Enter first grade teacher Mary Kathryn Vey’s classroom and you may find students working in groups or seated together on the rug. Each group encourages each other and there is an enthusiasm for learning as a team. This cooperative approach to learning is called Kagan Learning Structures. Learning is organized into structures including mix-n-match, quiz-quiz trade, stand up-hand up-pair up and I have-who has. Vey shares more on how the approach works and the benefits of this type of learning.
The Kagan approach to learning creates active classroom engagement. Teachers engage students to boost achievements and lower discipline problems. In a traditional learning structure, the teacher leads a whole-class discussion and asks for responses. The Kagan approach creates a less intimidating environment. With Kagan Structures the teacher uses one of several approaches that create and boost the classroom environment. Students use the learned structures to quiz each other or answer the questions collaboratively. Cooperative learning is a positive alternative and creates student interaction.
The Kagan structures promote collaboration and student communication. They use the learned structures to help guide pair and group work; which increases student participation. Kagan is a positive, hands-on approach to help students use team building and positive classroom language. The students learn to praise their partners and work collaboratively together. Students feel empowered and ready to share collaboratively with their peers. The Kagan approach promotes a positive learning environment where all students want to actively participate.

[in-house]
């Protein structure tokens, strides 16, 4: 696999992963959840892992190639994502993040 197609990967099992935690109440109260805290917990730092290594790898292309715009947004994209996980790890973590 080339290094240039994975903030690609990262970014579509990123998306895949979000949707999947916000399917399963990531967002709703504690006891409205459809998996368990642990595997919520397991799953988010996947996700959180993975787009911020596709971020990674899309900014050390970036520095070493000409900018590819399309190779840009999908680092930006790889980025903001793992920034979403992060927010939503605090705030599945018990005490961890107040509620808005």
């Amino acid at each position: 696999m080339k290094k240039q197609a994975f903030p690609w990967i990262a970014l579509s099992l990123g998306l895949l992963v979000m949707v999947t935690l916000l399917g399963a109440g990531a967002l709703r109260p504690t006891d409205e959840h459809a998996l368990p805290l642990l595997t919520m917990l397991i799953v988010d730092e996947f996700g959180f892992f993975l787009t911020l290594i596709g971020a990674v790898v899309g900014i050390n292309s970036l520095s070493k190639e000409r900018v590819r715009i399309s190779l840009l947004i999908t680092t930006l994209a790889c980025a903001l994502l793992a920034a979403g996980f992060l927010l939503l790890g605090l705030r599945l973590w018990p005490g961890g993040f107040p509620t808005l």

With Kagan, the teacher forgoes the traditional “whole class discussion” or the “one answer at a time” approach and instead has students use one of the structures that involves everyone and encourages student participation. Kagan promotes powerful and positive teacher language that in return creates positive student interaction. It helps create cooperation and self confidence. It’s a non-threatening way for all students to feel actively engaged within their classroom. The Kagan approach helps increase student communication skills and aids in positive student growth. The students will practice several Kagan strategies that they will use throughout the year to check for content knowledge.
Mary-Kathryn Vey joined the Episcopal faculty in 2015 as a first grade teacher. Before joining Episcopal, she taught first grade for six years in Mississippi and received the Teacher of the Year Award in 2013. Mary-Kathryn graduated from the University of Mississippi in 2004 with a Bachelor of Science in child development. She continued her education and obtained a second degree in the area of elementary education. Mary-Kathryn is passionate about creating lifelong learners and enjoys instilling the love of reading in each of her students.